This table is the Fed’s response to researchers who say that only short-term unemployment puts downward pressure on inflation. It comes from a newly published research paper by Michael Kiley, a senior economist on the Fed staff. Read more

Claire Jones

For those who have followed the scrap between Raghuram Rajan, governor of the Reserve Bank of India, and his counterparts at the European Central Bank and the Federal Reserve on the ill-effects of Fed tapering, Benoît Cœuré’s thoughtful speech today is worth a read.

In Mr Rajan’s view, the way the Fed conducts its monetary policy is irresponsible. The US central bank acts merely on the basis of national interest, with scant regard for the ramifications of mass dollar printing in a world where the dollar remains the dominant reserve currency.

These attacks have usually been parried with remarks that central banks such as the Fed (and, given its role as issuer of the only other real reserve currency, the ECB) have little choice but to act within the national interest given the scope of their mandates. From Mr Coeure’s boss Mario Draghi earlier this year:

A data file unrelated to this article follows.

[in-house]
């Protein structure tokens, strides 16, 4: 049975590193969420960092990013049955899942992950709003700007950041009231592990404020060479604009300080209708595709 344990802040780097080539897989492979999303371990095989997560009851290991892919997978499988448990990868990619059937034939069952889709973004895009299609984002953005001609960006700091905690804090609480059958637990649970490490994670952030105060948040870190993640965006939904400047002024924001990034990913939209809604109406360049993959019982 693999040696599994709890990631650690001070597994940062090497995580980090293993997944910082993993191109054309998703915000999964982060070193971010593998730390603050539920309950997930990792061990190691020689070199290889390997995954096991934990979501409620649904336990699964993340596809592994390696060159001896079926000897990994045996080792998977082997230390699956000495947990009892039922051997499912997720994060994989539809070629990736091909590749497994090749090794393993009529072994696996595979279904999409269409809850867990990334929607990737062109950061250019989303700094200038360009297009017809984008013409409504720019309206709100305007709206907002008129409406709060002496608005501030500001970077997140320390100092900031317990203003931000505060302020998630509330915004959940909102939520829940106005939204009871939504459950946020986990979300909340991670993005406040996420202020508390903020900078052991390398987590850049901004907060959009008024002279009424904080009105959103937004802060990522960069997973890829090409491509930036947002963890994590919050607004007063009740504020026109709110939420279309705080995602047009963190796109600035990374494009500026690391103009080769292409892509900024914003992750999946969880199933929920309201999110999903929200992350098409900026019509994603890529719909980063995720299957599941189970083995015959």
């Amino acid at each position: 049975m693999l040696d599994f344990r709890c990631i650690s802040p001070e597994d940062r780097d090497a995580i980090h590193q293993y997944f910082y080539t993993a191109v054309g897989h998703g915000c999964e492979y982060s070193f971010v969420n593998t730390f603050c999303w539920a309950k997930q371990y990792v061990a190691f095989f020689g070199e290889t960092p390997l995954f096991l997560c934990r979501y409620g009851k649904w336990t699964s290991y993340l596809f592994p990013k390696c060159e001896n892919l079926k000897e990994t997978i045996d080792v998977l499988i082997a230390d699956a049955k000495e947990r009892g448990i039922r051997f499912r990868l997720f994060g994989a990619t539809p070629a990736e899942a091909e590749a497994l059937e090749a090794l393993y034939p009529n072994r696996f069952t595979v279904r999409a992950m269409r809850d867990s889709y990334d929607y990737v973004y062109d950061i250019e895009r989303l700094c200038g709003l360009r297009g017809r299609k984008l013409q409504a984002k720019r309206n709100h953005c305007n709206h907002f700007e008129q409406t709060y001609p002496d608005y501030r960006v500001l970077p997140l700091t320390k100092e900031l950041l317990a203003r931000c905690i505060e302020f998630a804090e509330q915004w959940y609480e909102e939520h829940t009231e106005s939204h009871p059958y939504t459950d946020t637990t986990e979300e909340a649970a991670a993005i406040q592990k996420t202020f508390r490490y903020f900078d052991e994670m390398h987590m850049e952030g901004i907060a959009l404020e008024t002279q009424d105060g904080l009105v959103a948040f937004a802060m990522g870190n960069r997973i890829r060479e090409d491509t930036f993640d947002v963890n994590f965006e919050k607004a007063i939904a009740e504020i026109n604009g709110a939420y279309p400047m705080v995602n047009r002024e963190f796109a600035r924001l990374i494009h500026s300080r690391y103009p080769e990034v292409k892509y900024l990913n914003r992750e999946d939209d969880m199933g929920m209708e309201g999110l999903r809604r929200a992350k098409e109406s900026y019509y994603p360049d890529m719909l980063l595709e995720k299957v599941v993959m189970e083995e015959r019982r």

Draghi: Mr Rajan is really an excellent economist. What one would have to demonstrate to speak of selfishness is the following. One would have to show that monetary policy actions within the United States, the ECB and so on were decided for reasons other than for the sake of the mandate and that, as a result, they were harmful to other countries. As I said, the priority for all of us is compliance with our mandate, which for us is maintaining price stability and for the Federal Reserve Board is the dual mandate.

Mr Cœuré’s speech is interesting as, while he does not go so far as to side with Mr Rajan, he is not so intellectually dishonest as to say that all is fine with the pre-crisis orthodoxy. In short, this said that if everyone just sticks to their inflation targeting mandate and flexible exchange rates everything will be just great. Read more

Claire Jones

Forward guidance is central banking’s latest fad. Since the nadir of the crisis, all four of the major central banks have adopted their own version of it.